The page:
For a large part of my life, money has always been a big topic of conversation. Probably because I grew up with so little of it, thanks to my dad drinking away the bulk of what we had, or the fact that my mom did many work-from-home gigs so she could make extra money to keep us fed and take care of us. Here in Sri Lanka, not only is childcare (like a nanny) expensive, but also the thought of leaving your children with a complete stranger (like a babysitter) sounds ridiculously daunting. But we prevailed, and while I too do a lot of work-from-home gigs, it’s not for the same reasons as my mom. It’s simply because I value my privacy and freedom. But that’s not to say things were always so rosy.
I did, however, end up going to college abroad (cheaper and faster than studying in Sri Lanka) and graduated successfully, making me the first person to do so in my family (woohoo!). It wasn’t without loans or debt hough, but I should note Sri Lanka doesn’t have the same student loan system that we hear about a lot on TFD. Well, we do, but not to the same degree. In fact, one of the main reasons I wanted to write for TFD was to show just how similar but different our approaches are to conversations about money, budgeting, investments, loans, etc. So without further ado, here are four things I learned having grown up in the household I did.
Sri Lanka, being the developing country it is, has a long way to go in terms of savings opportunities. While I still use a regular savings account (and a savings account with a higher interest rate to save for big-ticket items like trips and such), there aren’t very many savings options available here. Or maybe I’m not as financially savvy and haven’t looked in the right places. But we do a lot of savings in terms of “fixed deposits,” which I believe would be the American equivalent of a “time deposit.”
I cannot speak about savings further without talking about investments. Let me just start by saying that I’ve heard so much about 401(k)s and IRAs, and now I’m just a green jelly sandwich. No, we don’t have all of those back here. However, we have similar funds, like an Employee Provident Fund (EPF) and an Employer Trust Fund (ETF) that are only applicable to people with “permanent” jobs (or what the bank manager who refused me a car loan would call “real” jobs). So similar(ish) to a 401(k), an EPF allows you to contribute a minimum of 8% from your monthly gross salary that your employer matches with a minimum of 12%, which you can withdraw upon retirement or migrating or a number of other legitimate reasons. However, I have no such employer, and hence, I do not stand a chance at benefitting from these funds upon retirement. Assuming I make it that long. What I do have instead is an unsteady stream of savings that I’m working on building, hopefully before my 30th birthday — a retirement insurance policy of sorts.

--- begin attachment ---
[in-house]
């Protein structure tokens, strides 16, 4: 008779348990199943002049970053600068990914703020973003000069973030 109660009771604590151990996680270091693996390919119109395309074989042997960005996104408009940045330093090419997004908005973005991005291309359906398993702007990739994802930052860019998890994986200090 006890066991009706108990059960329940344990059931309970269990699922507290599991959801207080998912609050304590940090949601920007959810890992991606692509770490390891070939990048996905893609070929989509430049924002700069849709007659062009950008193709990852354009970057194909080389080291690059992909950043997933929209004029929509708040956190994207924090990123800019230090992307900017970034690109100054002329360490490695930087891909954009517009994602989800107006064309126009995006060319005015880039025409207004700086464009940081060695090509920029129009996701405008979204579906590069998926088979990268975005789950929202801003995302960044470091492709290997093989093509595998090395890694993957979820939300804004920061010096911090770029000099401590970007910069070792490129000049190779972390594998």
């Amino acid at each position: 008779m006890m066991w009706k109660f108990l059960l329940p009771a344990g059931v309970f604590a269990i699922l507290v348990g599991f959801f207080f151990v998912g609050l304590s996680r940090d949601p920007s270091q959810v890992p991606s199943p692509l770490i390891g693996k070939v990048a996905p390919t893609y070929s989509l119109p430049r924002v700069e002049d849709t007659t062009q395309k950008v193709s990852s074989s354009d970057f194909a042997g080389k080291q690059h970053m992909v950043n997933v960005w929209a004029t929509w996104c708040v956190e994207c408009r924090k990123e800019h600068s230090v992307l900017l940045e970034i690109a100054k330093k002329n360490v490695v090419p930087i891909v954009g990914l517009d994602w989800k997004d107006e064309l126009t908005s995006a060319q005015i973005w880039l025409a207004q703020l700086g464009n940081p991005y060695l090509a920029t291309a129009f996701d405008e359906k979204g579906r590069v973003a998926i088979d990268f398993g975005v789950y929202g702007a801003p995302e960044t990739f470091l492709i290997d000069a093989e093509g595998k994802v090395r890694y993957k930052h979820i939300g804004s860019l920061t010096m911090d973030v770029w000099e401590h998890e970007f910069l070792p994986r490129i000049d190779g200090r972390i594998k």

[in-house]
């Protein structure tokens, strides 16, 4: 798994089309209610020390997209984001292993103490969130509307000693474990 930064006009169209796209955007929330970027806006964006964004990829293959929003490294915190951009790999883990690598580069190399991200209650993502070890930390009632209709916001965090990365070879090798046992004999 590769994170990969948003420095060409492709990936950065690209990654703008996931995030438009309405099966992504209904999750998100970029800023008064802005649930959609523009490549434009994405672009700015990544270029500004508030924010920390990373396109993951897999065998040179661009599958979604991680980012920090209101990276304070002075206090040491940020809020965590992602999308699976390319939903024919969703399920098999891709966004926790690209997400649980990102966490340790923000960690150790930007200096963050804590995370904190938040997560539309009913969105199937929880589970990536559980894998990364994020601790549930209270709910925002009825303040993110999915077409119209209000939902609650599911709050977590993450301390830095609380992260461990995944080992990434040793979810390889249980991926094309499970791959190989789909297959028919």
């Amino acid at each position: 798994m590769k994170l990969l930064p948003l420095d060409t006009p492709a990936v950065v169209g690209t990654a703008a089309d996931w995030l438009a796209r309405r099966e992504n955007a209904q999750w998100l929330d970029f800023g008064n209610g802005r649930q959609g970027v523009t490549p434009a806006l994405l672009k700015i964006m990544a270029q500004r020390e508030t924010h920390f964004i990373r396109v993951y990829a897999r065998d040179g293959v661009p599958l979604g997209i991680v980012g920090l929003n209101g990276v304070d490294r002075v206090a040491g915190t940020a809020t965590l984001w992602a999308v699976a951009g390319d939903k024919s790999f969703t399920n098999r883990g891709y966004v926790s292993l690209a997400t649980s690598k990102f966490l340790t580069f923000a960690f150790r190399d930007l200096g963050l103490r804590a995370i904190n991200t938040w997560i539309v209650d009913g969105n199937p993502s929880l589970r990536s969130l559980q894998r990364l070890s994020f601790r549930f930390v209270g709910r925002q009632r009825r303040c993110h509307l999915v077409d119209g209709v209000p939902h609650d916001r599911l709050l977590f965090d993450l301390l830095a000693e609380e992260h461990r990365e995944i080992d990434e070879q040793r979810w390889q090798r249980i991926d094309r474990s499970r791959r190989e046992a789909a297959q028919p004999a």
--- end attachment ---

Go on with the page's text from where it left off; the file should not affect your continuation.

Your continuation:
During commerce class in school, we were taught of four specific investment types: fixed deposits, stocks, treasury bills, and treasury bonds. But if you know anything about developing country governments and their stock markets, you wouldn’t give your money to the government or the stock market, given how volatile both are.
3. It’s okay to say “no”
…to nights out, extravagant cruises, and other sorts of things that you think might make a significant dent in your budget. It’s okay. You can have fewer friends and maybe more money. (Plus, if push comes to shove, you can always buy some friends later if you’re in desperate need.)
4. Living with parents is pretty cool
For some very odd cultural reason, not many unmarried kids leave their parents’ houses, since living with another person is a minor social taboo. I’ve been trying to move out of mine for a while now, despite not having a real reason to. I’m among the lucky ones — I won’t say no. I have a cool mom and stepdad who are very aware of the terrible things I get up to, and they let me cook my occasional vegetarian meal and even help me finish it. (And no, I’m not vegetarian. During monsoons, it’s way cheaper to eat meat.)
As I said, these are very South Asian-specific lessons. I still save enough to travel sometimes, visiting some friends in the Netherlands and going back to India on numerous occasions. And my jobs are pretty neat — especially since they include a fair amount of travel compared to other “real” jobs.
Senashia Ekanayake is a full-time writer, part-time comms person, work-from-home enthusiast, try-hard yogi and ardent gift wrapper from Sri Lanka. She blogs on seniinthebox.com and tweets and grams as means of oversharing, ranting and simply celebrating the joys of social media.
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